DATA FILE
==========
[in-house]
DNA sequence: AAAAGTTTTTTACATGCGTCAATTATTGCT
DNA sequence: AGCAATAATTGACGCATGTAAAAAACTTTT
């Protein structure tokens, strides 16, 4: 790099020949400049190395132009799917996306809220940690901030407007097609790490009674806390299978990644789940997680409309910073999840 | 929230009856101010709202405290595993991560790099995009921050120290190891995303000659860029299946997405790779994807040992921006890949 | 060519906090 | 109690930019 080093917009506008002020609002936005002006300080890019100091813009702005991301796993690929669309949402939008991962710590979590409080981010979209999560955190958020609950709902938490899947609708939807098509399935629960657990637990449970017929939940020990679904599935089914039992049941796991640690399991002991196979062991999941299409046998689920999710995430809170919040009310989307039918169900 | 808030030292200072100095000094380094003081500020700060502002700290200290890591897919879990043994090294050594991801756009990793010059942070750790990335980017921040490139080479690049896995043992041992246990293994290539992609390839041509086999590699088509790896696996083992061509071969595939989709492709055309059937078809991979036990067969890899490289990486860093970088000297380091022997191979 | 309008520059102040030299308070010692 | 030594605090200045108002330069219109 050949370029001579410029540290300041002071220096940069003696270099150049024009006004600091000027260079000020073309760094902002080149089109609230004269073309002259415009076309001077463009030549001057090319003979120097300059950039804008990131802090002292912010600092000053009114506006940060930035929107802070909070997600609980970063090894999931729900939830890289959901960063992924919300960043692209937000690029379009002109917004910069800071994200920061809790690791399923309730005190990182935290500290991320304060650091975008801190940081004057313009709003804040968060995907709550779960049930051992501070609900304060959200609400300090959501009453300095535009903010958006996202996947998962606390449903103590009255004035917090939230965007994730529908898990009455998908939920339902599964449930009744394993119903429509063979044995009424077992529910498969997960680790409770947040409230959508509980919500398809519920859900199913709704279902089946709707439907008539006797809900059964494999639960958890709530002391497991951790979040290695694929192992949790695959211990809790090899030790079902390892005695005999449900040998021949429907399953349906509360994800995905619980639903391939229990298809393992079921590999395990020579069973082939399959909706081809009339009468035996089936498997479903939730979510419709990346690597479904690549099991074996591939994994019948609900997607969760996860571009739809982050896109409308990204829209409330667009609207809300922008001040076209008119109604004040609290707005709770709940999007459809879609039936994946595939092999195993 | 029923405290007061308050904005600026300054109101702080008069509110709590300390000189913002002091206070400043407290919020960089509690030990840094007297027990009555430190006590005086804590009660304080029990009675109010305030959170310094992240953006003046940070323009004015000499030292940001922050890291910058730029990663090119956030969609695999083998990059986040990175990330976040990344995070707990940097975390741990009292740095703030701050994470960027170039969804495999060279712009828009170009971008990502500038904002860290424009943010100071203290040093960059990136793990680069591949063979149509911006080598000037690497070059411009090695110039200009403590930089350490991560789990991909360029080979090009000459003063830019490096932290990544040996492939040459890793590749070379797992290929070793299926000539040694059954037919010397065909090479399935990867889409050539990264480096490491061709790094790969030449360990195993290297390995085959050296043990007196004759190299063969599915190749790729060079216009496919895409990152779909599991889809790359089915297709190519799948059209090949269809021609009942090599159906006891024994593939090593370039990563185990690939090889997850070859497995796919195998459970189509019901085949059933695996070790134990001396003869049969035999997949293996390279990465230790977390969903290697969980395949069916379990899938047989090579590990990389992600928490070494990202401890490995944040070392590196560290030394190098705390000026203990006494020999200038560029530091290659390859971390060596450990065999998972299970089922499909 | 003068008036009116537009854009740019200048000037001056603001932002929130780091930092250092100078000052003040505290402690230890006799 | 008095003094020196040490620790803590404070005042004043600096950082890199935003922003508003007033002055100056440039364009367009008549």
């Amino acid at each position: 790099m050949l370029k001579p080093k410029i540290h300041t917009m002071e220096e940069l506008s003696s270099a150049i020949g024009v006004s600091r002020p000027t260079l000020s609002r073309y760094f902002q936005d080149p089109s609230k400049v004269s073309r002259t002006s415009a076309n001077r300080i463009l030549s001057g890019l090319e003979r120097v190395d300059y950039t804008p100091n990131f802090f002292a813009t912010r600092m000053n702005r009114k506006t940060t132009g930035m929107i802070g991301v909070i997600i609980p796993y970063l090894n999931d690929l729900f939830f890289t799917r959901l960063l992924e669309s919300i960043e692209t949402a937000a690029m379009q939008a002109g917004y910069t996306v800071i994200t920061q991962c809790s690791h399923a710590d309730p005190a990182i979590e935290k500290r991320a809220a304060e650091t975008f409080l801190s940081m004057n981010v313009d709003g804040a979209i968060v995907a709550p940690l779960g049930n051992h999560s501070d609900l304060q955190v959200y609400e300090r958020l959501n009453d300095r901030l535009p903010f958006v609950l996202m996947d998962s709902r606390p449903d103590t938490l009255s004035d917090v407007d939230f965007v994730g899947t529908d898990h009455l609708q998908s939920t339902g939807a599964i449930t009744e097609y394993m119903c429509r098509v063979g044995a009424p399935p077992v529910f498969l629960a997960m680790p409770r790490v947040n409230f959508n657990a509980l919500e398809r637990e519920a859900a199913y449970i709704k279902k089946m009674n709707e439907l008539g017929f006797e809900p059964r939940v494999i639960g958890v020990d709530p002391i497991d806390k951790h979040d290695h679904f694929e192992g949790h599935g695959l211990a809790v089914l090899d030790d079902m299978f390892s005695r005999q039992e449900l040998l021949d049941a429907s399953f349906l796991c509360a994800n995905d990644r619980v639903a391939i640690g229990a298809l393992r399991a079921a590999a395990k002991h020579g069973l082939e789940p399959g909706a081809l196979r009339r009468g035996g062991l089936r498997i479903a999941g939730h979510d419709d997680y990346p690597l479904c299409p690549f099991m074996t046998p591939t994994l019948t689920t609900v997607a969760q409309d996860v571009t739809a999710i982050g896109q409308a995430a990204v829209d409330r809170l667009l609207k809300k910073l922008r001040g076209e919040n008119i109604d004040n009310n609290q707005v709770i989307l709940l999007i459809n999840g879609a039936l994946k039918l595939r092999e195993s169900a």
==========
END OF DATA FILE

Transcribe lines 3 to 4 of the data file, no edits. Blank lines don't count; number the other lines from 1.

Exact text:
DNA sequence: AGCAATAATTGACGCATGTAAAAAACTTTT
């Protein structure tokens, strides 16, 4: 790099020949400049190395132009799917996306809220940690901030407007097609790490009674806390299978990644789940997680409309910073999840 | 929230009856101010709202405290595993991560790099995009921050120290190891995303000659860029299946997405790779994807040992921006890949 | 060519906090 | 109690930019 080093917009506008002020609002936005002006300080890019100091813009702005991301796993690929669309949402939008991962710590979590409080981010979209999560955190958020609950709902938490899947609708939807098509399935629960657990637990449970017929939940020990679904599935089914039992049941796991640690399991002991196979062991999941299409046998689920999710995430809170919040009310989307039918169900 | 808030030292200072100095000094380094003081500020700060502002700290200290890591897919879990043994090294050594991801756009990793010059942070750790990335980017921040490139080479690049896995043992041992246990293994290539992609390839041509086999590699088509790896696996083992061509071969595939989709492709055309059937078809991979036990067969890899490289990486860093970088000297380091022997191979 | 309008520059102040030299308070010692 | 030594605090200045108002330069219109 050949370029001579410029540290300041002071220096940069003696270099150049024009006004600091000027260079000020073309760094902002080149089109609230004269073309002259415009076309001077463009030549001057090319003979120097300059950039804008990131802090002292912010600092000053009114506006940060930035929107802070909070997600609980970063090894999931729900939830890289959901960063992924919300960043692209937000690029379009002109917004910069800071994200920061809790690791399923309730005190990182935290500290991320304060650091975008801190940081004057313009709003804040968060995907709550779960049930051992501070609900304060959200609400300090959501009453300095535009903010958006996202996947998962606390449903103590009255004035917090939230965007994730529908898990009455998908939920339902599964449930009744394993119903429509063979044995009424077992529910498969997960680790409770947040409230959508509980919500398809519920859900199913709704279902089946709707439907008539006797809900059964494999639960958890709530002391497991951790979040290695694929192992949790695959211990809790090899030790079902390892005695005999449900040998021949429907399953349906509360994800995905619980639903391939229990298809393992079921590999395990020579069973082939399959909706081809009339009468035996089936498997479903939730979510419709990346690597479904690549099991074996591939994994019948609900997607969760996860571009739809982050896109409308990204829209409330667009609207809300922008001040076209008119109604004040609290707005709770709940999007459809879609039936994946595939092999195993 | 029923405290007061308050904005600026300054109101702080008069509110709590300390000189913002002091206070400043407290919020960089509690030990840094007297027990009555430190006590005086804590009660304080029990009675109010305030959170310094992240953006003046940070323009004015000499030292940001922050890291910058730029990663090119956030969609695999083998990059986040990175990330976040990344995070707990940097975390741990009292740095703030701050994470960027170039969804495999060279712009828009170009971008990502500038904002860290424009943010100071203290040093960059990136793990680069591949063979149509911006080598000037690497070059411009090695110039200009403590930089350490991560789990991909360029080979090009000459003063830019490096932290990544040996492939040459890793590749070379797992290929070793299926000539040694059954037919010397065909090479399935990867889409050539990264480096490491061709790094790969030449360990195993290297390995085959050296043990007196004759190299063969599915190749790729060079216009496919895409990152779909599991889809790359089915297709190519799948059209090949269809021609009942090599159906006891024994593939090593370039990563185990690939090889997850070859497995796919195998459970189509019901085949059933695996070790134990001396003869049969035999997949293996390279990465230790977390969903290697969980395949069916379990899938047989090579590990990389992600928490070494990202401890490995944040070392590196560290030394190098705390000026203990006494020999200038560029530091290659390859971390060596450990065999998972299970089922499909 | 003068008036009116537009854009740019200048000037001056603001932002929130780091930092250092100078000052003040505290402690230890006799 | 008095003094020196040490620790803590404070005042004043600096950082890199935003922003508003007033002055100056440039364009367009008549």